Our bodies digest raw, enzyme active juice far more quickly and efficiently than solid food. Juices are nutrient-dense and supercharge the body in the same way that herbal tinctures work. Phytonutrients are crucial to keeping our bodies healthy and free of cancer, digestive problems, degenerative and aging illnesses. Juicing is popular across a wide range of nutrition therapies including weight loss, detoxing, liver cleansing and Gerson Therapy. Along with the increased interest in nutrition and juicing has come a multitude of electric juicers, blenders and other appliances out on the market. For my workshops I use a very simple manual wheatgrass juicer because:
- It is easy to assemble, easy to wash, easy to transport
- It does not require electricity so it can be used anywhere
- It is perfect for high fibre ‘weeds’ that will tangle blender blades and burn out motors
- Everyone including the kids love turning the handle!!
- It costs under £30 (as of writing this)
Around 2500 years ago, Hippocrates 460-357 BC, thought of as the father of modern medicine, wrote this famous quote: “Let food be thy medicine and medicine be thy food”. The actual ancient Greek (Lakonic) text more explicitly translates as: “Your nutrition is your medicine” or, your food is your cure! In the Hippocratic Oath taken by doctors when they qualify, one of the things they promise to do is “I will prevent disease whenever I can, for prevention is preferable to cure”. It is therefore so surprising that in the sophisticated 21st century “many doctors’ knowledge of nutrition is rudimentary. Most feel much more comfortable with drugs than foods, and the “food as medicine” philosophy of Hippocrates has been largely neglected”. British Medical Journal 2004. Ignorance of nutrition is a huge failing in keeping the Hippocaratic Oath as good nutrition is the key to a healthy life, free of disease. When illness does develop, a focus on diet will nearly always reveal a lack or imbalance in the diet that is negatively affecting a persons’ health.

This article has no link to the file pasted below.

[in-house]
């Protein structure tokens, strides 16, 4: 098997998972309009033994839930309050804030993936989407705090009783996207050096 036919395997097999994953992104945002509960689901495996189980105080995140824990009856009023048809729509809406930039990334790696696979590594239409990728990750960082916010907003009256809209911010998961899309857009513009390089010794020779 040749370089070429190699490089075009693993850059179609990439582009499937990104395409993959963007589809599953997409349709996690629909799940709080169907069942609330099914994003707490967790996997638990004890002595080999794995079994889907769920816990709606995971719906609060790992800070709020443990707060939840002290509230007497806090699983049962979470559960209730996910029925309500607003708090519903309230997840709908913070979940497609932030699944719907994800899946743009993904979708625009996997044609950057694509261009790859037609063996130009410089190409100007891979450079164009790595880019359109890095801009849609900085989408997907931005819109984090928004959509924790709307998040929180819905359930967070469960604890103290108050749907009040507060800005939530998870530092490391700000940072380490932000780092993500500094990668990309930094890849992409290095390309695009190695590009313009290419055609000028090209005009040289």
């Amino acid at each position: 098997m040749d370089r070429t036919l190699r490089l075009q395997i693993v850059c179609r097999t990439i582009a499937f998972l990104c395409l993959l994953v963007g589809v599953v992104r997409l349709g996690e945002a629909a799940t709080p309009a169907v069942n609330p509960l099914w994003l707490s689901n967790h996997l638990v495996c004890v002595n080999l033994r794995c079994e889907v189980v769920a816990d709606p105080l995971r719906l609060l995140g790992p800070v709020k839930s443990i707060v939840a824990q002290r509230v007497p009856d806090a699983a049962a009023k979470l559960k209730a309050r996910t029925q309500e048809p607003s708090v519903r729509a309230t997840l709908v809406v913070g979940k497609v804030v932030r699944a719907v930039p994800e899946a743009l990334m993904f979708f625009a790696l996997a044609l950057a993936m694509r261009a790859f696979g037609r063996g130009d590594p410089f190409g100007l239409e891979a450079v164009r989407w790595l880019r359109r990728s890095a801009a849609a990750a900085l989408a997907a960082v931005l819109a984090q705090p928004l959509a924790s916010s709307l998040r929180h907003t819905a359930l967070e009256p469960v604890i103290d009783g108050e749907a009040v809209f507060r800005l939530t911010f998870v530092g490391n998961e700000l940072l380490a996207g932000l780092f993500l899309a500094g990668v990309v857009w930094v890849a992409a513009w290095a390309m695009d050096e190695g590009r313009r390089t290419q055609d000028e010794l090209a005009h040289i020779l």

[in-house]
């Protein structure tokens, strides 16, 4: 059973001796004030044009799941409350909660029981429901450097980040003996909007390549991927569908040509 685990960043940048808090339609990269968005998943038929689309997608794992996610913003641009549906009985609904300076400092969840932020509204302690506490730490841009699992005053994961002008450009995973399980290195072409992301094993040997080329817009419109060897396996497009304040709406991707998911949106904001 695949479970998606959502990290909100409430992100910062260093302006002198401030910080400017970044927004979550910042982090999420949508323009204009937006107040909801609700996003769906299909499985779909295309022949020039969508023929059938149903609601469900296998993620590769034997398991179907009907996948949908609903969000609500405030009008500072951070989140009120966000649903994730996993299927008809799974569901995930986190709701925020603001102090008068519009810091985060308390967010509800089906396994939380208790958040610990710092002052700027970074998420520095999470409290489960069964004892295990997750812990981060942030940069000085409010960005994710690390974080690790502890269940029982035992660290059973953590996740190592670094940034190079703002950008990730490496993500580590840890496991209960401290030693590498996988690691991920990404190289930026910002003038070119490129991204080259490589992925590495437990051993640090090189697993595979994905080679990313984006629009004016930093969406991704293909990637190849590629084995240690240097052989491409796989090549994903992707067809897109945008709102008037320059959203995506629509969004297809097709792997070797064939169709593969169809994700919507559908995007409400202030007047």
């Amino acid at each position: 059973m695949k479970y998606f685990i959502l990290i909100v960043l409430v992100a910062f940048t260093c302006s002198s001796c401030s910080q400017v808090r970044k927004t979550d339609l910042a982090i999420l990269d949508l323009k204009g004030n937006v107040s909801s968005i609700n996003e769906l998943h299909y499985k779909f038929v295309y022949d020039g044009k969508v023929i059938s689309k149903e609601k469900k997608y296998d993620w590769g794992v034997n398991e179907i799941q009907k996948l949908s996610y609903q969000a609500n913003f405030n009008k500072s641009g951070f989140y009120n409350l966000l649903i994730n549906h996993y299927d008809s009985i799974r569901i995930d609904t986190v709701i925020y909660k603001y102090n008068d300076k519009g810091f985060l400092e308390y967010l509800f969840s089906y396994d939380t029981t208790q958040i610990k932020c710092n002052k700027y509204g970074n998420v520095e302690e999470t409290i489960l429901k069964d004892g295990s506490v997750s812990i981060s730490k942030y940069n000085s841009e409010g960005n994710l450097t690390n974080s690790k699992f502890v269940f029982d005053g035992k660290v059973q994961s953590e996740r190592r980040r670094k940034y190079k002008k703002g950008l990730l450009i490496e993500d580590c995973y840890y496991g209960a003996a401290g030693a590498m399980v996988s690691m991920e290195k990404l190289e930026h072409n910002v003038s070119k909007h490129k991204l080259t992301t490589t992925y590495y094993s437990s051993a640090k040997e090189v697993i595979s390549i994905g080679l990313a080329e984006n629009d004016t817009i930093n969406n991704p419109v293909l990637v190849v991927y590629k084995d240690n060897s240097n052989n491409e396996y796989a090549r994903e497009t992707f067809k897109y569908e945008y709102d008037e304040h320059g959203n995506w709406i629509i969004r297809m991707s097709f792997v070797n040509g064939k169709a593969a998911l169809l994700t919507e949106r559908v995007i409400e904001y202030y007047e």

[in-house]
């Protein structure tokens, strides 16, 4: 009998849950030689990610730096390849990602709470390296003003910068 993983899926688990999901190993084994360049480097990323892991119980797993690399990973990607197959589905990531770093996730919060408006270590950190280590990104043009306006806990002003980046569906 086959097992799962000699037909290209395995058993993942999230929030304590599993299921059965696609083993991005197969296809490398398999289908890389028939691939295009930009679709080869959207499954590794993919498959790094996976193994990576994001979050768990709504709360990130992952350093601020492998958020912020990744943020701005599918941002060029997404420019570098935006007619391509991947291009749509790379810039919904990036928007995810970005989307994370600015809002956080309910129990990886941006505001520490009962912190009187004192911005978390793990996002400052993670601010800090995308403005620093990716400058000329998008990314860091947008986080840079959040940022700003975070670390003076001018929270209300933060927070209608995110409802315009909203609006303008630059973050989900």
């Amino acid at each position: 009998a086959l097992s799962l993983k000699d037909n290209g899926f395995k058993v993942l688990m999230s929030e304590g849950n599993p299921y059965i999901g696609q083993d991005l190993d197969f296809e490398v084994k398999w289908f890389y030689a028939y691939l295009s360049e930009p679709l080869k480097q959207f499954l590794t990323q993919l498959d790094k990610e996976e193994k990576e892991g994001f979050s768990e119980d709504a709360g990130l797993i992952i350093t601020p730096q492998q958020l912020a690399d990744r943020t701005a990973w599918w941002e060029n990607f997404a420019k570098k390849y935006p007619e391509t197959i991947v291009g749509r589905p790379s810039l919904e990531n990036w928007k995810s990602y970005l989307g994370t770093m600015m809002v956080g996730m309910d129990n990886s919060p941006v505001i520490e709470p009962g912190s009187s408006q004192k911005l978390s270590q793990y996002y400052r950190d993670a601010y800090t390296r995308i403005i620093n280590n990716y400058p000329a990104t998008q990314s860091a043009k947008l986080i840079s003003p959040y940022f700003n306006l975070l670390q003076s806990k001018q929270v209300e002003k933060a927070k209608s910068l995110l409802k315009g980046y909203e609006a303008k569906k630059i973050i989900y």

Go back further than Hippocrates to the dawn of mankind. Homo sapiens evolved as a distinct species from other hominids around 200 thousand years ago during the Middle Paleolithic (Middle Stone Age) period between 300,000 to 50,000 years ago. During this time, around 80,000 years ago we know that man was using herbs as healing medicines from archaeological evidence in the Shanidar Caves in Iraq. We know our bodies have not evolved much since so what were we designed to eat?
We can find this out from archaeological evidence and also from the few non-Westernised native peoples who follow still their original diets today. From 1989, scientist Staffan Lindeberg M.D., led scientific surveys of the diet and health native people of Kitava Island off Papua New Guinea. The Kitava Study, found that these people do not suffer from strokes, heart disease, diabetes, obesity or hypertension.